This program is an approved Western Regional Graduate Program. The WRGP allows master's, graduate certificate, and doctoral students who are residents of WICHE-member states to enroll in 900+ graduate programs at 60 public institutions outside their home state, and pay up to 150 percent of resident tuition. To learn more, please see the WICHE/WRGP website.
In addition to providing a core foundation in the profession of counseling, the School Counseling program promotes the development of a school counseling program based upon national standards developed by the American School Counselor Association (ASCA) through a variety of didactic and applied course experiences.
A school counseling program is comprehensive, developmental, systematic, sequential, clearly defined, and accountable. It is founded upon child and adolescent development, educational philosophy, and counseling methodology. The program is proactive and preventive in its focus. It assists students in acquiring and using life-long learning skills. More specifically, it enhances academics, career awareness, basic work skills, self-awareness, relationship, communication, and life success skills for all students.
Counselors do not work alone. All educators play a role in creating an environment that promotes the achievement of identified student goals and outcomes. The school counselor and school counseling program use a collaborative model to facilitate relationships with teaching staff, administration, families, agencies, businesses, and other members of the community. Working in cooperation with counselors, teaching staff, administration, families, community services providers, and businesses, school counselors establish positive linkages for the benefit of students. School success depends upon the cooperation and support of the family and the entire school community.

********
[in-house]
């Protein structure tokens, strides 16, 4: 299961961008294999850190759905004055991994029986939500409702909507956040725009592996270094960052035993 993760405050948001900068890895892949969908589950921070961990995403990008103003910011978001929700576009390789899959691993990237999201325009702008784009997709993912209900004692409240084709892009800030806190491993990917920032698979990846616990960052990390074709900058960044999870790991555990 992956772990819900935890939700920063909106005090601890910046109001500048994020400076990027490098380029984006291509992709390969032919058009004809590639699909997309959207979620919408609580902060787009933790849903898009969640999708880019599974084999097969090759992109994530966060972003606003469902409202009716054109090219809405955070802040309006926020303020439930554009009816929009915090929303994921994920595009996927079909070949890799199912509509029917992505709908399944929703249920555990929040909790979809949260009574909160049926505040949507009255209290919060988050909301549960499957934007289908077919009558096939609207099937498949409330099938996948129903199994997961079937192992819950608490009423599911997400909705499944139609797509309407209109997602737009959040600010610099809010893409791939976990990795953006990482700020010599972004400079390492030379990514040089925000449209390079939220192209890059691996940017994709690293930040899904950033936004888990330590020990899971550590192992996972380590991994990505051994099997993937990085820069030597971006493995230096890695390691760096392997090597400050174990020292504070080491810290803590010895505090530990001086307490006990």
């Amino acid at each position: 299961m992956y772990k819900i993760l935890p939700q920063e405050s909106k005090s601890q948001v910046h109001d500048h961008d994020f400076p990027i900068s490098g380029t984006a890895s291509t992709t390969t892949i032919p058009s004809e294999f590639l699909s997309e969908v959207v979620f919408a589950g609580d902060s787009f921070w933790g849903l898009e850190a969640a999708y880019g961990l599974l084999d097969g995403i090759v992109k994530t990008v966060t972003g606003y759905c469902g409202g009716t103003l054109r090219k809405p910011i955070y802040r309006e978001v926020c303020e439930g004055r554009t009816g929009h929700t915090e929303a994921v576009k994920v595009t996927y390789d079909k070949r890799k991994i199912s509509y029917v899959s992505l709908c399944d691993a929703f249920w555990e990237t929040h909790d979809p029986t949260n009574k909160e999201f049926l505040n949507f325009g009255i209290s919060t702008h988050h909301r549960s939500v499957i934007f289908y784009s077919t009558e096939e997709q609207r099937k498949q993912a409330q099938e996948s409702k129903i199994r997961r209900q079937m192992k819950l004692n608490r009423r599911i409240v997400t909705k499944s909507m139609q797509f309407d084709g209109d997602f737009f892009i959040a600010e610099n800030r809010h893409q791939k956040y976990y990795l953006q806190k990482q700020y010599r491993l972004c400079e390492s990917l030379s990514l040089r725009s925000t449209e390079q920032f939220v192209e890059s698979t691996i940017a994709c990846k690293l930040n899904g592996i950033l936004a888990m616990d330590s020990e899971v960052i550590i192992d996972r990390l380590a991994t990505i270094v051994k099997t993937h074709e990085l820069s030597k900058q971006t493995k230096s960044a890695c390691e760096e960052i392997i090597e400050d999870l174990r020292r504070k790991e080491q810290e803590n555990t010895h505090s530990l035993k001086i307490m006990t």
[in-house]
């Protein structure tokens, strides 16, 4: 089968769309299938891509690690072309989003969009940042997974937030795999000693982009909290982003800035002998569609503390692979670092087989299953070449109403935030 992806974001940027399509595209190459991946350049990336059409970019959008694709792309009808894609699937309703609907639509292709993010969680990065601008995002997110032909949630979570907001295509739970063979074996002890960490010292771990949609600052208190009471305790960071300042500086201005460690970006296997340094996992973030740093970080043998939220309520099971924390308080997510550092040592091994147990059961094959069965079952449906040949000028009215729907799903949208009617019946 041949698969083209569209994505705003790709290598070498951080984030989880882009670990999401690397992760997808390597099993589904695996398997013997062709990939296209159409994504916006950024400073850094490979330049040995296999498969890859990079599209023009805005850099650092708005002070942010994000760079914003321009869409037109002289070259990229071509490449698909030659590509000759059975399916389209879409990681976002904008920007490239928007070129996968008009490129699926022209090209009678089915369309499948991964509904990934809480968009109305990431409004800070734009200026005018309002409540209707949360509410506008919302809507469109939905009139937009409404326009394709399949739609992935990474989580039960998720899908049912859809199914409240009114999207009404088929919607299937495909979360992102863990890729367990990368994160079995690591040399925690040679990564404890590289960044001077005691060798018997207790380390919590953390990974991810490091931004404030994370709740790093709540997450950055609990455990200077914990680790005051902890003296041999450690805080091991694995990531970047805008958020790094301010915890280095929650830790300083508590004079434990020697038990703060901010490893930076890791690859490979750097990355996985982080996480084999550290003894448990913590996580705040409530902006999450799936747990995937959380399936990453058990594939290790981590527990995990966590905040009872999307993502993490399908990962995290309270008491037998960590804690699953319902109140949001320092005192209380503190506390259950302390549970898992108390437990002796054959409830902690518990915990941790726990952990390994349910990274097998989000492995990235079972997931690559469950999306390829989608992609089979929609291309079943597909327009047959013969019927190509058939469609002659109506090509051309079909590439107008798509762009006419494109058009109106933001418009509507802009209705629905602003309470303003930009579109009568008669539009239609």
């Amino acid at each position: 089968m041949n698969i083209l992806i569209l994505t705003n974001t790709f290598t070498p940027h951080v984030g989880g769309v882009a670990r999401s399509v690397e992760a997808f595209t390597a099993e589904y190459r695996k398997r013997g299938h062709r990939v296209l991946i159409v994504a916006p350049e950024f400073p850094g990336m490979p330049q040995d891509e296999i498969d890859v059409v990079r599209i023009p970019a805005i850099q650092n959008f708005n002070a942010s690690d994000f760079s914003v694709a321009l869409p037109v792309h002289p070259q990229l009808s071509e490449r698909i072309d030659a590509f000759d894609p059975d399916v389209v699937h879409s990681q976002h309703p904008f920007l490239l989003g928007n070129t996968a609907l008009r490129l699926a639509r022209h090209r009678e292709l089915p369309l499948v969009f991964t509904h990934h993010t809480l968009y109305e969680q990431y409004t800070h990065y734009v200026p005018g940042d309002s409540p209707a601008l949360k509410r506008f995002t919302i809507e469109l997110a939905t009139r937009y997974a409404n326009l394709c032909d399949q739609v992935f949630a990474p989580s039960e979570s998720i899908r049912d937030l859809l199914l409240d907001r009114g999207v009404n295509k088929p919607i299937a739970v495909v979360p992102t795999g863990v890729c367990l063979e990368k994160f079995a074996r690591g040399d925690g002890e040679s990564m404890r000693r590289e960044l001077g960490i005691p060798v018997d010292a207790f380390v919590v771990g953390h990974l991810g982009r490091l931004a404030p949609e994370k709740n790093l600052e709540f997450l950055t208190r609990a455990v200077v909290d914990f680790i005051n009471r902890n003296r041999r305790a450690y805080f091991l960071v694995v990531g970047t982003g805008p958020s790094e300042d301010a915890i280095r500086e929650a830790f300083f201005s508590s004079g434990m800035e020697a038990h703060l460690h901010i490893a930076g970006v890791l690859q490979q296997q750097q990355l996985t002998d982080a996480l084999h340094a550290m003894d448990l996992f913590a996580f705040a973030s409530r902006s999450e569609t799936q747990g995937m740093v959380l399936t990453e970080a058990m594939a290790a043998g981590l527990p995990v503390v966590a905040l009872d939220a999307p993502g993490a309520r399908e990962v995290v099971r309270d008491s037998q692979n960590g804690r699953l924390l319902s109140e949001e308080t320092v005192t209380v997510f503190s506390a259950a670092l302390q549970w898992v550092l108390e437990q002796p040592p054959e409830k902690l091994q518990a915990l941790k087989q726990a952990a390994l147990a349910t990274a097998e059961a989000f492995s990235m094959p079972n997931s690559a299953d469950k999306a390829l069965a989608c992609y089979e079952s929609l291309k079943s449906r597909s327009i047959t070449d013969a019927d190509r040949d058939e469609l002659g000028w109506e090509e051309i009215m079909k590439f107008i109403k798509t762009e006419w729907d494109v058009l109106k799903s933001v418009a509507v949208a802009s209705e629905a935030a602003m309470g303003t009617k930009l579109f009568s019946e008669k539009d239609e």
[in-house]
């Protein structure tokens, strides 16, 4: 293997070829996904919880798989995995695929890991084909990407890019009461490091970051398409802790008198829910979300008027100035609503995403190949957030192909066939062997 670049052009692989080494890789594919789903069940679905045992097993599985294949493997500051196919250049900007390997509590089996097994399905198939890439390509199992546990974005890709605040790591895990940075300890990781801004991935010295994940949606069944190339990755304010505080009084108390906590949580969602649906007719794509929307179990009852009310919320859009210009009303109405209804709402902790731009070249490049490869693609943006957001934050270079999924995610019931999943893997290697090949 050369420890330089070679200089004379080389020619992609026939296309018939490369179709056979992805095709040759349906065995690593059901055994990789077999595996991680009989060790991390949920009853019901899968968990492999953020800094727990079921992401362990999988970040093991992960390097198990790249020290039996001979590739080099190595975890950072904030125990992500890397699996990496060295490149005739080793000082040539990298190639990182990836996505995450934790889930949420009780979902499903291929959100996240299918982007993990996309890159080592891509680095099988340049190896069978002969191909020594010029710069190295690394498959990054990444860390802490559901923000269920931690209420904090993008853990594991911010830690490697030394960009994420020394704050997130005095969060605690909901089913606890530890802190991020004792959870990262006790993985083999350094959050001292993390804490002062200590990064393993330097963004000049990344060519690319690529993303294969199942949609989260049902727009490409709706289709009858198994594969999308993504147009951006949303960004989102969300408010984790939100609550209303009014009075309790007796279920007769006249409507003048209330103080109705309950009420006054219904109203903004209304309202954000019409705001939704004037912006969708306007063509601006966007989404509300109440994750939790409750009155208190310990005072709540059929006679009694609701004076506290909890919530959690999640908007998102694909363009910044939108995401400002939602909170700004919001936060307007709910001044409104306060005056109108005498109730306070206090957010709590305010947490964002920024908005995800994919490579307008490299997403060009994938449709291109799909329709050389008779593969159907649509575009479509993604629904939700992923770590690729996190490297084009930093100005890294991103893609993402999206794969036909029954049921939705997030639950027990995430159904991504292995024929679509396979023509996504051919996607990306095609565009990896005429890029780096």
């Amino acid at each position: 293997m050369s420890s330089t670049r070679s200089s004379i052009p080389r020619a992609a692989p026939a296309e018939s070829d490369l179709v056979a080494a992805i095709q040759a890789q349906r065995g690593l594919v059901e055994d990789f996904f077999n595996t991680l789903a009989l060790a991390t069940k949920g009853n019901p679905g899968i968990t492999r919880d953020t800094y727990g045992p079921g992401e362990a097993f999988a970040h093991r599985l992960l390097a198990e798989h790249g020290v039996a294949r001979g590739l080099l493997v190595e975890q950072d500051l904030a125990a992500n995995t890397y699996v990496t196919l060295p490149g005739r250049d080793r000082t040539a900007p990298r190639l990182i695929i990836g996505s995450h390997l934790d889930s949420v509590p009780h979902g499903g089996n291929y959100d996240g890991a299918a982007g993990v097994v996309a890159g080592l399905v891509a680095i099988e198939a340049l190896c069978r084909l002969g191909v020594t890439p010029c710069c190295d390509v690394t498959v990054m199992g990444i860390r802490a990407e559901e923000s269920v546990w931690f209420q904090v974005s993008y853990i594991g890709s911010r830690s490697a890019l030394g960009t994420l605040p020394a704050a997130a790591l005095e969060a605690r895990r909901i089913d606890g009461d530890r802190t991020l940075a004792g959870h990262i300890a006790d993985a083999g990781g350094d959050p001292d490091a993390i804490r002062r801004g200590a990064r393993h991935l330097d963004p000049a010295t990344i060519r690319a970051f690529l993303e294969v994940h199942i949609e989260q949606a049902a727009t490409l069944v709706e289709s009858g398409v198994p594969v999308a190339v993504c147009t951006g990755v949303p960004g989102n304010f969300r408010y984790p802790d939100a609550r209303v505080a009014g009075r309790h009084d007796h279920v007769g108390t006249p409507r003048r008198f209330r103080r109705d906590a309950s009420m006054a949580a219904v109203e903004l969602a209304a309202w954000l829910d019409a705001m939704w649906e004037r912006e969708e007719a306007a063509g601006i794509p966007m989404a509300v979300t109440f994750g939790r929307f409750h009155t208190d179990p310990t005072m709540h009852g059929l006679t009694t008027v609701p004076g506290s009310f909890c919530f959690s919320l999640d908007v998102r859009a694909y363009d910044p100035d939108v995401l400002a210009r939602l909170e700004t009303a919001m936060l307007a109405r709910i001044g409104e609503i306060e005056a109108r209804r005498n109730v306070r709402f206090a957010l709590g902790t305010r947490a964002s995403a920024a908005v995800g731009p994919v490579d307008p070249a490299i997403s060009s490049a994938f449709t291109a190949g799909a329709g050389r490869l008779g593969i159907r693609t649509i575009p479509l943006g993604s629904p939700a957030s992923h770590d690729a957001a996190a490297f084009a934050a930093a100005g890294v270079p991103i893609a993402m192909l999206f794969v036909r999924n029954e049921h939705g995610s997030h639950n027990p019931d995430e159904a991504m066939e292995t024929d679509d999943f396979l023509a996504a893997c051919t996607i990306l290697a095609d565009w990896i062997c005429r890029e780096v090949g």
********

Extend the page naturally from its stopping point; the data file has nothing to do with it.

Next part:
As professional educators, school counselors are committed to participate as members of an educational team. They collaborate with teachers, administrators, and parents to assist students to be successful academically, vocationally, and personally. School counselors must be recognized as indispensable partners of the instructional staff in the development of good citizens and leaders. As schools and communities initiate and establish partnerships to address common concerns, it is important that these efforts are implemented in a manner that facilitates the educational process and the full use of school and other community resources on behalf of children and their families.
Our nation is rich in multicultural diversity. Effective school counseling programs and staff reflect and are responsive to the diversity in our schools and communities. Effective school counseling programs serve all students, and acknowledge that diversity and individual differences are valuable to all. The pro at the community is represented as counseling programs are developed and implemented. Counseling programs help ensure equal opportunity for all students to participate fully in the educational process.
Ed Dunbar, PhD
Asst Professor, Counseling
Anna Elliott, PhD
Asst Professor and Program Leader, Mental Health Counseling
Kara Hurt-Avila, PhD
Asst Professor, Counseling
Heidi McKinley, PhD
Director, Human Development Clinic; NTT Instructor; Program Leader, Marriage, Couples, and Family Counseling
1501 S. 3rd
Mark Nelson, EdD
Professor and Program Leader, School Counseling